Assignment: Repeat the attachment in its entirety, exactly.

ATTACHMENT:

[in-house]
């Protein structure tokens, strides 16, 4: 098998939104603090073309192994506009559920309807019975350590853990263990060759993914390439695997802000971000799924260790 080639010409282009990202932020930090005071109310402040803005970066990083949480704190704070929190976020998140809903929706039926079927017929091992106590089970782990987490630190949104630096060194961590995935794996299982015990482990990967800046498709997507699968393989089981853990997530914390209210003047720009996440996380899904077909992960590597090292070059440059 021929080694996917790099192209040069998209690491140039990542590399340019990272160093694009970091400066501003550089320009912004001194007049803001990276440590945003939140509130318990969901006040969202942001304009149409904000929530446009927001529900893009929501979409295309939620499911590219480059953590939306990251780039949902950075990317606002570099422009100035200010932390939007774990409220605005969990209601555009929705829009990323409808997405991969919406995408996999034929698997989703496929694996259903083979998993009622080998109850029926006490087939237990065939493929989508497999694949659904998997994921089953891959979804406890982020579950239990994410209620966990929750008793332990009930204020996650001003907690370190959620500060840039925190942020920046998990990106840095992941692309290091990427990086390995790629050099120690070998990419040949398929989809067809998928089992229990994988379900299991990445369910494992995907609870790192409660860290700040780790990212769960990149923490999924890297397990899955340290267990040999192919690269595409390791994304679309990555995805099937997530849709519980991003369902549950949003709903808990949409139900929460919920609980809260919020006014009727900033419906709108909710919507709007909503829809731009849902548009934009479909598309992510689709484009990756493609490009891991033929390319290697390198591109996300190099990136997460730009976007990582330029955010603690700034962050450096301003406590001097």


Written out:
[in-house]
């Protein structure tokens, strides 16, 4: 098998939104603090073309192994506009559920309807019975350590853990263990060759993914390439695997802000971000799924260790 080639010409282009990202932020930090005071109310402040803005970066990083949480704190704070929190976020998140809903929706039926079927017929091992106590089970782990987490630190949104630096060194961590995935794996299982015990482990990967800046498709997507699968393989089981853990997530914390209210003047720009996440996380899904077909992960590597090292070059440059 021929080694996917790099192209040069998209690491140039990542590399340019990272160093694009970091400066501003550089320009912004001194007049803001990276440590945003939140509130318990969901006040969202942001304009149409904000929530446009927001529900893009929501979409295309939620499911590219480059953590939306990251780039949902950075990317606002570099422009100035200010932390939007774990409220605005969990209601555009929705829009990323409808997405991969919406995408996999034929698997989703496929694996259903083979998993009622080998109850029926006490087939237990065939493929989508497999694949659904998997994921089953891959979804406890982020579950239990994410209620966990929750008793332990009930204020996650001003907690370190959620500060840039925190942020920046998990990106840095992941692309290091990427990086390995790629050099120690070998990419040949398929989809067809998928089992229990994988379900299991990445369910494992995907609870790192409660860290700040780790990212769960990149923490999924890297397990899955340290267990040999192919690269595409390791994304679309990555995805099937997530849709519980991003369902549950949003709903808990949409139900929460919920609980809260919020006014009727900033419906709108909710919507709007909503829809731009849902548009934009479909598309992510689709484009990756493609490009891991033929390319290697390198591109996300190099990136997460730009976007990582330029955010603690700034962050450096301003406590001097």